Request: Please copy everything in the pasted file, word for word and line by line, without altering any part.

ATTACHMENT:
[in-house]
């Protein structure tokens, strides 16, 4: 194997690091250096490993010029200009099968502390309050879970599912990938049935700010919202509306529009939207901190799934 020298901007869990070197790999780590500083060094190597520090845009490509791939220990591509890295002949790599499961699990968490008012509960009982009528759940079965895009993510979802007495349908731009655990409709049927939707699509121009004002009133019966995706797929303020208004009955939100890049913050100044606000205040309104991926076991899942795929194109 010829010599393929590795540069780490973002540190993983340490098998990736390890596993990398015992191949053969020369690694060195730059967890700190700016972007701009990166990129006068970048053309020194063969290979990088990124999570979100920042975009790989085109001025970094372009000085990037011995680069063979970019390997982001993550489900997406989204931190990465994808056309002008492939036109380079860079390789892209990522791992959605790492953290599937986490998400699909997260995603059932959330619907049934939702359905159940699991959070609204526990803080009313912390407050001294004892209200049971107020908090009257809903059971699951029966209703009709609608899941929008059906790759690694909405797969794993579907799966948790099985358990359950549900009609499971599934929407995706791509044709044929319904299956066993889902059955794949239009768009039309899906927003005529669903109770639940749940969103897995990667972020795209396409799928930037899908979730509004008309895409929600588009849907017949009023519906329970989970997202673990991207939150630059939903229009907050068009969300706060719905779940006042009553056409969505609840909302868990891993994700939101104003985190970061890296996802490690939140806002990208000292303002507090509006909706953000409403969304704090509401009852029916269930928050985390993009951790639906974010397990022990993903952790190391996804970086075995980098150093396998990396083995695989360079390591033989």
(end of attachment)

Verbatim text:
[in-house]
């Protein structure tokens, strides 16, 4: 194997690091250096490993010029200009099968502390309050879970599912990938049935700010919202509306529009939207901190799934 020298901007869990070197790999780590500083060094190597520090845009490509791939220990591509890295002949790599499961699990968490008012509960009982009528759940079965895009993510979802007495349908731009655990409709049927939707699509121009004002009133019966995706797929303020208004009955939100890049913050100044606000205040309104991926076991899942795929194109 010829010599393929590795540069780490973002540190993983340490098998990736390890596993990398015992191949053969020369690694060195730059967890700190700016972007701009990166990129006068970048053309020194063969290979990088990124999570979100920042975009790989085109001025970094372009000085990037011995680069063979970019390997982001993550489900997406989204931190990465994808056309002008492939036109380079860079390789892209990522791992959605790492953290599937986490998400699909997260995603059932959330619907049934939702359905159940699991959070609204526990803080009313912390407050001294004892209200049971107020908090009257809903059971699951029966209703009709609608899941929008059906790759690694909405797969794993579907799966948790099985358990359950549900009609499971599934929407995706791509044709044929319904299956066993889902059955794949239009768009039309899906927003005529669903109770639940749940969103897995990667972020795209396409799928930037899908979730509004008309895409929600588009849907017949009023519906329970989970997202673990991207939150630059939903229009907050068009969300706060719905779940006042009553056409969505609840909302868990891993994700939101104003985190970061890296996802490690939140806002990208000292303002507090509006909706953000409403969304704090509401009852029916269930928050985390993009951790639906974010397990022990993903952790190391996804970086075995980098150093396998990396083995695989360079390591033989």